Putting up a festive display of lights is an annual tradition for many during the holiday season, which can include stringing lights across the outside of a home and adding a dazzling display to a Christmas tree.
But if not done safely, adding lights across a roof and inside a home can also sometimes lead to physical accidents and fire hazards.
In fact, holiday trees and lights cause about 390 fires annually in the U.S., resulting in 21 deaths and $25.2 million in direct property damages, according to the National Fire Protection Association (NFPA) and National Park Service (NPS).
As families make holiday memories by decorating their homes, here are some safety tips to keep in mind.
Use caution (and a buddy) when hanging outdoor Christmas lights
Dr. Thomas Waters, an emergency medicine physician for Cleveland Clinic, says hanging up lights on the upper levels of a home can quickly lead to an accident if you’re not careful.
"The most dangerous part of that is the ladder and falling. Especially when you’re putting them up in weather conditions where it might be cold, rainy, wet or even icy," Waters said.
He added that the best way to stay safe is to only hang Christmas lights on the lower level of a home, where a ladder isn’t needed. However, if you are going to use a ladder to get up to the roof, be sure to have someone down below holding the bottom.
Light hangers should also be mindful of the weather and don’t overlook any slick spots.
Use clips to hang lights and not nails, the NPS says.
FILE - Illuminated houses with elaborate holiday lights are visible at Christmas Tree Lane, a residential street on Alameda Island, which puts on a well-known light display in Alameda, California, on Dec.21, 2020. (Photo by Smith Collection/Gado/Gett
Inspect the holiday lights
Before using them inside and outside, check for any strands with cracked lights, excessive kinking, frayed cords or loose sockets and discard them, the NPS advises. Wires should also not be warm to the touch.
Outdoor lights are "UL/FM" listed for cold and wet conditions and tend to burn hotter than indoor lights, according to the NPS. Indoor lights are cool enough to be used on the tree but are not designed for outdoor conditions.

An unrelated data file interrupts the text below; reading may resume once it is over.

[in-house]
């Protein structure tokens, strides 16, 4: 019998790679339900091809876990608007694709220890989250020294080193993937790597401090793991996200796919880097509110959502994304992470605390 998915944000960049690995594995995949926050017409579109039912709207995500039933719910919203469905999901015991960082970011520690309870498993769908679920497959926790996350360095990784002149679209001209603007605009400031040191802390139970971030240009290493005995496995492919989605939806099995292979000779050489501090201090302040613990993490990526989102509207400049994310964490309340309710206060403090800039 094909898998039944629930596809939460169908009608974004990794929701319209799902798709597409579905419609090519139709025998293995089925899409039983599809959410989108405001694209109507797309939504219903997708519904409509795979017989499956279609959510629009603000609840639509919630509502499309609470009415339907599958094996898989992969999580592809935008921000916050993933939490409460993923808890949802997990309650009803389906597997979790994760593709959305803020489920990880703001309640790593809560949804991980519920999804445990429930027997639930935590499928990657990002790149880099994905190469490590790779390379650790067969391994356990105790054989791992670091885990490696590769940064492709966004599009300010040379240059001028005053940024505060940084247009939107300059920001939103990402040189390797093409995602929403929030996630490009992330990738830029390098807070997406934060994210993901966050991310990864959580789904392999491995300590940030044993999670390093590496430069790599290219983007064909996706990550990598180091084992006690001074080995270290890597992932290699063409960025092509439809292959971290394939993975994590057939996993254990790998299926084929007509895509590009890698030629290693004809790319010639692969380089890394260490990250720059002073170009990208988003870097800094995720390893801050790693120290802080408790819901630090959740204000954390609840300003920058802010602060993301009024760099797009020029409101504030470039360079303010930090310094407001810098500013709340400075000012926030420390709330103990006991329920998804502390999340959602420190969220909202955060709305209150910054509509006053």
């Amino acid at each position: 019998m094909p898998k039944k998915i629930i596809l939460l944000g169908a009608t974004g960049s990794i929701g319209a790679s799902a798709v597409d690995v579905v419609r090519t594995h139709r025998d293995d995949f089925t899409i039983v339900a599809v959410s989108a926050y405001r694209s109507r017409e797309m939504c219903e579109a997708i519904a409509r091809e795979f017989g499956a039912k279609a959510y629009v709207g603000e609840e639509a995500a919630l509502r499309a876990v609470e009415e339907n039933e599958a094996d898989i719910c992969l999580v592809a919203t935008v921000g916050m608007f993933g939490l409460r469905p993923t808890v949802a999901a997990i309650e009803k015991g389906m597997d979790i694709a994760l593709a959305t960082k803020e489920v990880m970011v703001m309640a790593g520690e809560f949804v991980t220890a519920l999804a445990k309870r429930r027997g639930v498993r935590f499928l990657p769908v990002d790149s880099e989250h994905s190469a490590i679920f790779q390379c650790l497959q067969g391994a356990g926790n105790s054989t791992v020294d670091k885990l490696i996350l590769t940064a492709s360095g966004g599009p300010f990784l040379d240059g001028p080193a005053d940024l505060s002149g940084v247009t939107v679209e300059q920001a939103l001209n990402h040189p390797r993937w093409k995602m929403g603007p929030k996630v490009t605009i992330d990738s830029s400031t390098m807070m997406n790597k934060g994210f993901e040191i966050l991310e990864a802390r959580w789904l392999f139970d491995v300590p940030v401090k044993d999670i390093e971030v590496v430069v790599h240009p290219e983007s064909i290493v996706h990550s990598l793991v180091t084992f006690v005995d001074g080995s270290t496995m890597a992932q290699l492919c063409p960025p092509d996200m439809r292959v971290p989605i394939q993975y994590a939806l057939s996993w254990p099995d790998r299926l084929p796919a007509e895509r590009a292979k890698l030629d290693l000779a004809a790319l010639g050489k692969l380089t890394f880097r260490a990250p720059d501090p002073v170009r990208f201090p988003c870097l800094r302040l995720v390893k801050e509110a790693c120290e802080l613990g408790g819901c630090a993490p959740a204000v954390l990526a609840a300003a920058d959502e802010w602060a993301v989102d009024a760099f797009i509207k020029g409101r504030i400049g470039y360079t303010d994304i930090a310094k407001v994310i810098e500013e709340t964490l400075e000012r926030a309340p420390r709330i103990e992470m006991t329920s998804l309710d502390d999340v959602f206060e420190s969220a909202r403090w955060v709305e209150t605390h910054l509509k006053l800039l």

Many newer strands are made for either — but individuals should verify the type of strand before use by looking at the tag near the plug.
"These are things that you typically pull out once a year. You should inspect them once you pull them out and then inspect them again once you put them away for the season," Waters advised.
Don’t overload electrical outlets
No more than three mini-light strands or 50 screw-in bulbs should be linked together to prevent overloading an electrical socket, the NPS says.
It adds that lights should always be plugged into permanent outlets installed by a professional electrician.
Use caution with extension cords
The NPS says families should not run extension cords under carpets or across doorways, heaters, lawns or high traffic areas in an effort to prevent hazards.
"Ensure cords are not pinched under or behind furniture," the agency says on its website.
Be careful with metallic trees
Never use electric lights on a metallic tree, officials say.
"Damaged insulation in lighting on a metallic tree could cause the entire tree to be charged with electricity. To avoid this danger, use colored spotlights above or beside a metal tree, never fastened onto it," the Nassau County Firefighters Museum and Education Center in New York says on its website.
Other fire hazards to keep in mind
For families who bring home a live Christmas tree, choose a fresh one.
"The stump should be sticky and the needles should be green and difficult to pull back from the branches. Test the tree by bouncing the trunk on the ground. If many needles fall off, the tree is too dry, creating a potential fire hazard," the NPS says.
The agency adds that live Christmas trees should be watered at all times, and cutting 2 inches off of the trunk before setting up the tree will improve water absorption.
The tree should be standing away from fireplaces or heat vents and should not be burned in a fireplace or woodstove after the holidays.
Candles should never be used on trees. The NPS suggests using battery-operated candles "with the look, feel and smell of wax candles."
Holiday celebrants should also make sure to use nonflammable decorations that are placed away from lights and heat vents.
"Do not place wrapping paper in a fireplace. A large fire can throw off dangerous sparks and cause a chimney fire. Avoid smoking near decorations," the NPS adds.
This story was reported from Cincinnati.